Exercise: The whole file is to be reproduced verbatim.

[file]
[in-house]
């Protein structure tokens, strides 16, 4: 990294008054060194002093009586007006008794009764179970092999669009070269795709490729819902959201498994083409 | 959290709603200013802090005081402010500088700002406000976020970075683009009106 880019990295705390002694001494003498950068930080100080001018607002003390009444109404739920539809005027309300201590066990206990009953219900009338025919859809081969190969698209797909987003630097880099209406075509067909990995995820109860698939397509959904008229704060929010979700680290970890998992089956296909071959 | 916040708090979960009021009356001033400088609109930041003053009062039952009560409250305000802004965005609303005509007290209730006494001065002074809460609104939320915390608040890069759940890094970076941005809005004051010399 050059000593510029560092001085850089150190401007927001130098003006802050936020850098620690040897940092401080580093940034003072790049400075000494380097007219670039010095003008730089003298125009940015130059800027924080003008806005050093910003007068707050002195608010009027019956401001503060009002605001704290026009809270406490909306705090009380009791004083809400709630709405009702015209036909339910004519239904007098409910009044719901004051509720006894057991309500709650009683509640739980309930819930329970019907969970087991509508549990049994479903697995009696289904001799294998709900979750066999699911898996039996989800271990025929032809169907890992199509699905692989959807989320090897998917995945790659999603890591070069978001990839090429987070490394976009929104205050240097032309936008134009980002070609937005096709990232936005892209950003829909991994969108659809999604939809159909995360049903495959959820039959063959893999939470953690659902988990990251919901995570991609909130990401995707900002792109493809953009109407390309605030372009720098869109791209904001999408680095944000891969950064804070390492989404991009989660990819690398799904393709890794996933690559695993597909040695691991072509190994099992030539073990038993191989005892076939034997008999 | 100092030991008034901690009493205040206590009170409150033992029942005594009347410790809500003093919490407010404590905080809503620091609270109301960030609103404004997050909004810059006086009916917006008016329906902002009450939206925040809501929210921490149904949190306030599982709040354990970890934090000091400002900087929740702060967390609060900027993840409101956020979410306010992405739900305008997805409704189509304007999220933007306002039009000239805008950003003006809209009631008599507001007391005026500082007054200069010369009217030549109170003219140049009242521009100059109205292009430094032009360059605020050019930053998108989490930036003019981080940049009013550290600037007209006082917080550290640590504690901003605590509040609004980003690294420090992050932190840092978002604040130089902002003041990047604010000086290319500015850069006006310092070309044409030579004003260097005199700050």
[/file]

[in-house]
């Protein structure tokens, strides 16, 4: 990294008054060194002093009586007006008794009764179970092999669009070269795709490729819902959201498994083409 | 959290709603200013802090005081402010500088700002406000976020970075683009009106 880019990295705390002694001494003498950068930080100080001018607002003390009444109404739920539809005027309300201590066990206990009953219900009338025919859809081969190969698209797909987003630097880099209406075509067909990995995820109860698939397509959904008229704060929010979700680290970890998992089956296909071959 | 916040708090979960009021009356001033400088609109930041003053009062039952009560409250305000802004965005609303005509007290209730006494001065002074809460609104939320915390608040890069759940890094970076941005809005004051010399 050059000593510029560092001085850089150190401007927001130098003006802050936020850098620690040897940092401080580093940034003072790049400075000494380097007219670039010095003008730089003298125009940015130059800027924080003008806005050093910003007068707050002195608010009027019956401001503060009002605001704290026009809270406490909306705090009380009791004083809400709630709405009702015209036909339910004519239904007098409910009044719901004051509720006894057991309500709650009683509640739980309930819930329970019907969970087991509508549990049994479903697995009696289904001799294998709900979750066999699911898996039996989800271990025929032809169907890992199509699905692989959807989320090897998917995945790659999603890591070069978001990839090429987070490394976009929104205050240097032309936008134009980002070609937005096709990232936005892209950003829909991994969108659809999604939809159909995360049903495959959820039959063959893999939470953690659902988990990251919901995570991609909130990401995707900002792109493809953009109407390309605030372009720098869109791209904001999408680095944000891969950064804070390492989404991009989660990819690398799904393709890794996933690559695993597909040695691991072509190994099992030539073990038993191989005892076939034997008999 | 100092030991008034901690009493205040206590009170409150033992029942005594009347410790809500003093919490407010404590905080809503620091609270109301960030609103404004997050909004810059006086009916917006008016329906902002009450939206925040809501929210921490149904949190306030599982709040354990970890934090000091400002900087929740702060967390609060900027993840409101956020979410306010992405739900305008997805409704189509304007999220933007306002039009000239805008950003003006809209009631008599507001007391005026500082007054200069010369009217030549109170003219140049009242521009100059109205292009430094032009360059605020050019930053998108989490930036003019981080940049009013550290600037007209006082917080550290640590504690901003605590509040609004980003690294420090992050932190840092978002604040130089902002003041990047604010000086290319500015850069006006310092070309044409030579004003260097005199700050």